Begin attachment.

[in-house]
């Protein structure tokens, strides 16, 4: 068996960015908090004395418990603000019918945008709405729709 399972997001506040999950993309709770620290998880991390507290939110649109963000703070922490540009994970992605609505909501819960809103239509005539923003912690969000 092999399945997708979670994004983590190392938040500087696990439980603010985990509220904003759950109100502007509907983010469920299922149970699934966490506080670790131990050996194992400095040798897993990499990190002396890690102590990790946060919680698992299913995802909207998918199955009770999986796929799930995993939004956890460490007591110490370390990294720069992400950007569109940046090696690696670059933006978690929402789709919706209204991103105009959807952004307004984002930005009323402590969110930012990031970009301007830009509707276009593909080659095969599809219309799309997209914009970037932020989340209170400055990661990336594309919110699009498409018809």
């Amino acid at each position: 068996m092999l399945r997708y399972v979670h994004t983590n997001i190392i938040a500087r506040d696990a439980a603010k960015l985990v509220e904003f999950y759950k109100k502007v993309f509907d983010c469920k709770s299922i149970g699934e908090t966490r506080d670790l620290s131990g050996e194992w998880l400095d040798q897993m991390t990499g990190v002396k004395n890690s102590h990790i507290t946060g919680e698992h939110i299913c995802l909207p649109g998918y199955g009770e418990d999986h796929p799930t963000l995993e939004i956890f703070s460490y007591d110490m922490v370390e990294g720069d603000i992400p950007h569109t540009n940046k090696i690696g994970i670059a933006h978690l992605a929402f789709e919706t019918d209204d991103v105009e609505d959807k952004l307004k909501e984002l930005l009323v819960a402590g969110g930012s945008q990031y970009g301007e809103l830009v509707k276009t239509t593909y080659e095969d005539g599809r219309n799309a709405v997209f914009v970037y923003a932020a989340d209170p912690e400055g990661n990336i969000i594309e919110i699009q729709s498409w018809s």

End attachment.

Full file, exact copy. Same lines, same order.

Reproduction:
[in-house]
């Protein structure tokens, strides 16, 4: 068996960015908090004395418990603000019918945008709405729709 399972997001506040999950993309709770620290998880991390507290939110649109963000703070922490540009994970992605609505909501819960809103239509005539923003912690969000 092999399945997708979670994004983590190392938040500087696990439980603010985990509220904003759950109100502007509907983010469920299922149970699934966490506080670790131990050996194992400095040798897993990499990190002396890690102590990790946060919680698992299913995802909207998918199955009770999986796929799930995993939004956890460490007591110490370390990294720069992400950007569109940046090696690696670059933006978690929402789709919706209204991103105009959807952004307004984002930005009323402590969110930012990031970009301007830009509707276009593909080659095969599809219309799309997209914009970037932020989340209170400055990661990336594309919110699009498409018809």
């Amino acid at each position: 068996m092999l399945r997708y399972v979670h994004t983590n997001i190392i938040a500087r506040d696990a439980a603010k960015l985990v509220e904003f999950y759950k109100k502007v993309f509907d983010c469920k709770s299922i149970g699934e908090t966490r506080d670790l620290s131990g050996e194992w998880l400095d040798q897993m991390t990499g990190v002396k004395n890690s102590h990790i507290t946060g919680e698992h939110i299913c995802l909207p649109g998918y199955g009770e418990d999986h796929p799930t963000l995993e939004i956890f703070s460490y007591d110490m922490v370390e990294g720069d603000i992400p950007h569109t540009n940046k090696i690696g994970i670059a933006h978690l992605a929402f789709e919706t019918d209204d991103v105009e609505d959807k952004l307004k909501e984002l930005l009323v819960a402590g969110g930012s945008q990031y970009g301007e809103l830009v509707k276009t239509t593909y080659e095969d005539g599809r219309n799309a709405v997209f914009v970037y923003a932020a989340d209170p912690e400055g990661n990336i969000i594309e919110i699009q729709s498409w018809s």